Clause 5 will reform the Social Mobility and Child Poverty Commission to become the Social Mobility Commission. As part of the Government’s drive to improve prospects for everyone in the country, the reformed commission will ensure independent scrutiny of the process to improve and promote social mobility. The reforms to the commission will ensure a high level of independent scrutiny of progress towards a society where everyone is able to play their full part and realise their potential, regardless of their background.

The reformed commission will look beyond the Government’s action to the important role that wider civic society plays in improving social mobility. That is crucial if we as a Government are to meet our ambitions and targets of full employment, in creating 2 million more jobs, and improving the future prospects of disadvantaged children.

The commission has already demonstrated its ability to drive forward the social mobility agenda. Its fully argued annual reports and groundbreaking research on themes such as social mobility in London schools, and evaluating the non-educational barriers to the elite professions, have helped inform the debate on how to improve social mobility. Our reforms will free the commission from having to track the Government’s progress on the old, flawed child poverty targets.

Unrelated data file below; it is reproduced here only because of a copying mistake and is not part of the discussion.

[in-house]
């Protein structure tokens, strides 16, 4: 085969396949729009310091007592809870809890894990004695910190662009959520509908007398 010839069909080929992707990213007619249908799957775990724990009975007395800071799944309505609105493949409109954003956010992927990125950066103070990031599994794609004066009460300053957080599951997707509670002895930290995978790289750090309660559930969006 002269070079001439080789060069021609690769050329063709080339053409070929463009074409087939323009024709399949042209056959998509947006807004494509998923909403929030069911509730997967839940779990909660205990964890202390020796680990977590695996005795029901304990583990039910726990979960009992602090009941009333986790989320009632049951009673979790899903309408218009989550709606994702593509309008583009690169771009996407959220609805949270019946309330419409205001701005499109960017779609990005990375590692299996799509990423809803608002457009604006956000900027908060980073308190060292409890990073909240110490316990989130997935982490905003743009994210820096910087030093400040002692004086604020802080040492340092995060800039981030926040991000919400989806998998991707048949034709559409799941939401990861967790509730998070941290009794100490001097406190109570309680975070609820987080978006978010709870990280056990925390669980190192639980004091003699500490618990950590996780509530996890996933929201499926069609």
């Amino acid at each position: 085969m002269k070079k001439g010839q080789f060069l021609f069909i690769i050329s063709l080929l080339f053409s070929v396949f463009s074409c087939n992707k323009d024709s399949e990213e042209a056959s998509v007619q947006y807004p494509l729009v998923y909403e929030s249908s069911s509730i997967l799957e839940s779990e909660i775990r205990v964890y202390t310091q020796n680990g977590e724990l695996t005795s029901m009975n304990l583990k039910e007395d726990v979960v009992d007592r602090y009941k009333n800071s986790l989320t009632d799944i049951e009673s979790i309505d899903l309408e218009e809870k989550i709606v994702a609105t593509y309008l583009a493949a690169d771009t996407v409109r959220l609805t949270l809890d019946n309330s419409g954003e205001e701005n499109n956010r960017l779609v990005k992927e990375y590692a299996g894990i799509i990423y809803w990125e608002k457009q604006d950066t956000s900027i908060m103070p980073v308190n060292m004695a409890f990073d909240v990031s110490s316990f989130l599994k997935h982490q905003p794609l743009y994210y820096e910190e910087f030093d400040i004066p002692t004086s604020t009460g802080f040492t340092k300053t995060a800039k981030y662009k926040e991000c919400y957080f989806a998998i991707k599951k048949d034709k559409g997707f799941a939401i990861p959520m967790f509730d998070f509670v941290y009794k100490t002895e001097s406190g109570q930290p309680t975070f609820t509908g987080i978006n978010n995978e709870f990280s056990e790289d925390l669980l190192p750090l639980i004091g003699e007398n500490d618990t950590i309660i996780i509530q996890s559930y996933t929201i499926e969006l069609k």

Photo of Priti Patel Priti Patel Minister of State (Department for Work and Pensions)

I will not give way.

Our reforms will enable the commission to invest all its resources in galvanising effort and improving social mobility. Ultimately, reforming the commission to focus on social mobility will help to ensure that all children can reach their full potential. I urge the hon. Lady to withdraw the amendment.

Photo of Kate Green Kate Green Shadow Minister (Equalities Office) (Women and Equalities)

I have no objection or disagreement with the Minister on the importance of addressing social mobility and looking at the drivers of improved social mobility. She simply must accept that around the world the compelling evidence of the importance of income poverty to all other outcomes is unquestioned. This Government will set their face against both that international evidence and their own understanding in 2010.

Photo of Corri Wilson Corri Wilson Scottish National Party, Ayr, Carrick and Cumnock

Under the Bill, the Social Mobility and Child Poverty Commission will be renamed the Social Mobility Commission, with a much narrower remit. It will report on progress made towards improving social mobility in the UK, as well as in England.

The Bill is designed to have a limited impact on the current duties of the devolved Administrations. Scotland will continue to be required to produce a child poverty  strategy under a duty in a UK Act. Clearly, we will no longer be statutorily bound to report on the income targets, as they are being removed.